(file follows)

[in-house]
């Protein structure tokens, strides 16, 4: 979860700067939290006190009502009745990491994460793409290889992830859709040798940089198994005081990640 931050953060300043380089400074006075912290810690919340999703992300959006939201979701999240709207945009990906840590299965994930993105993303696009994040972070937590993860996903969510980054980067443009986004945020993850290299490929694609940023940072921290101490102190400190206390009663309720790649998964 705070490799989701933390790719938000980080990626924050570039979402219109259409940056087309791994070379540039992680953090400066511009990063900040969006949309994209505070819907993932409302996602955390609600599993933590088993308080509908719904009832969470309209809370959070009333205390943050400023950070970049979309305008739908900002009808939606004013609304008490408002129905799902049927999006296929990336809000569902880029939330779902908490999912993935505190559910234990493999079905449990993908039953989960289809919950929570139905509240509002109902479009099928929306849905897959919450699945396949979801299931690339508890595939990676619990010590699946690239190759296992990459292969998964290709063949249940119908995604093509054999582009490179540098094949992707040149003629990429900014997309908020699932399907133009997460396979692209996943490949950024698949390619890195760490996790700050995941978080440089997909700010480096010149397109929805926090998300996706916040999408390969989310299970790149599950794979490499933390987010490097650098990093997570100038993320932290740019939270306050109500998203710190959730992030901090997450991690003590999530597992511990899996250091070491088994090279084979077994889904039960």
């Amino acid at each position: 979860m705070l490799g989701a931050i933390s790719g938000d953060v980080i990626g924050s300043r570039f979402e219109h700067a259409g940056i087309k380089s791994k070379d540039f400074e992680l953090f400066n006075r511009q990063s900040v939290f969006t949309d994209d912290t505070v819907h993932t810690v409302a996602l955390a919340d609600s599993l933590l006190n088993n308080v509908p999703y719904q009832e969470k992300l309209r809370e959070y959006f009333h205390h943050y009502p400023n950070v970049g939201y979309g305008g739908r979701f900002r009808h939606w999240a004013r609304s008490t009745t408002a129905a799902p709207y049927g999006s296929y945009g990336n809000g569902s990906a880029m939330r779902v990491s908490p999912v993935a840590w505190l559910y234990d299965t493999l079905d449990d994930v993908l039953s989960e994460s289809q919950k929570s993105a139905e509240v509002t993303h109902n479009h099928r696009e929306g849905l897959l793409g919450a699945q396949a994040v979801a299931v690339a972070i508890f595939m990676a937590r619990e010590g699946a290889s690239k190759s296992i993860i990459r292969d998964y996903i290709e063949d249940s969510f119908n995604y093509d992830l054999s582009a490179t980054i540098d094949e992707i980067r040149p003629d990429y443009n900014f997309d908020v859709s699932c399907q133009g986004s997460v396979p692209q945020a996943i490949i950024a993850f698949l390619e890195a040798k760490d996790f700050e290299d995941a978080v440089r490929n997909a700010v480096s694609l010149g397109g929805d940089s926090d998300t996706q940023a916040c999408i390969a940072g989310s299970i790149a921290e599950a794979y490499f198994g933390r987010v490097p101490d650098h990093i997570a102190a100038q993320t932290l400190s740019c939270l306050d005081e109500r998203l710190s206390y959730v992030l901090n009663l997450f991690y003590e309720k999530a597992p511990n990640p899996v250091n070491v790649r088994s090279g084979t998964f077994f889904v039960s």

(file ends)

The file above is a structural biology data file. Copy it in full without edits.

[in-house]
């Protein structure tokens, strides 16, 4: 979860700067939290006190009502009745990491994460793409290889992830859709040798940089198994005081990640 931050953060300043380089400074006075912290810690919340999703992300959006939201979701999240709207945009990906840590299965994930993105993303696009994040972070937590993860996903969510980054980067443009986004945020993850290299490929694609940023940072921290101490102190400190206390009663309720790649998964 705070490799989701933390790719938000980080990626924050570039979402219109259409940056087309791994070379540039992680953090400066511009990063900040969006949309994209505070819907993932409302996602955390609600599993933590088993308080509908719904009832969470309209809370959070009333205390943050400023950070970049979309305008739908900002009808939606004013609304008490408002129905799902049927999006296929990336809000569902880029939330779902908490999912993935505190559910234990493999079905449990993908039953989960289809919950929570139905509240509002109902479009099928929306849905897959919450699945396949979801299931690339508890595939990676619990010590699946690239190759296992990459292969998964290709063949249940119908995604093509054999582009490179540098094949992707040149003629990429900014997309908020699932399907133009997460396979692209996943490949950024698949390619890195760490996790700050995941978080440089997909700010480096010149397109929805926090998300996706916040999408390969989310299970790149599950794979490499933390987010490097650098990093997570100038993320932290740019939270306050109500998203710190959730992030901090997450991690003590999530597992511990899996250091070491088994090279084979077994889904039960």
């Amino acid at each position: 979860m705070l490799g989701a931050i933390s790719g938000d953060v980080i990626g924050s300043r570039f979402e219109h700067a259409g940056i087309k380089s791994k070379d540039f400074e992680l953090f400066n006075r511009q990063s900040v939290f969006t949309d994209d912290t505070v819907h993932t810690v409302a996602l955390a919340d609600s599993l933590l006190n088993n308080v509908p999703y719904q009832e969470k992300l309209r809370e959070y959006f009333h205390h943050y009502p400023n950070v970049g939201y979309g305008g739908r979701f900002r009808h939606w999240a004013r609304s008490t009745t408002a129905a799902p709207y049927g999006s296929y945009g990336n809000g569902s990906a880029m939330r779902v990491s908490p999912v993935a840590w505190l559910y234990d299965t493999l079905d449990d994930v993908l039953s989960e994460s289809q919950k929570s993105a139905e509240v509002t993303h109902n479009h099928r696009e929306g849905l897959l793409g919450a699945q396949a994040v979801a299931v690339a972070i508890f595939m990676a937590r619990e010590g699946a290889s690239k190759s296992i993860i990459r292969d998964y996903i290709e063949d249940s969510f119908n995604y093509d992830l054999s582009a490179t980054i540098d094949e992707i980067r040149p003629d990429y443009n900014f997309d908020v859709s699932c399907q133009g986004s997460v396979p692209q945020a996943i490949i950024a993850f698949l390619e890195a040798k760490d996790f700050e290299d995941a978080v440089r490929n997909a700010v480096s694609l010149g397109g929805d940089s926090d998300t996706q940023a916040c999408i390969a940072g989310s299970i790149a921290e599950a794979y490499f198994g933390r987010v490097p101490d650098h990093i997570a102190a100038q993320t932290l400190s740019c939270l306050d005081e109500r998203l710190s206390y959730v992030l901090n009663l997450f991690y003590e309720k999530a597992p511990n990640p899996v250091n070491v790649r088994s090279g084979t998964f077994f889904v039960s």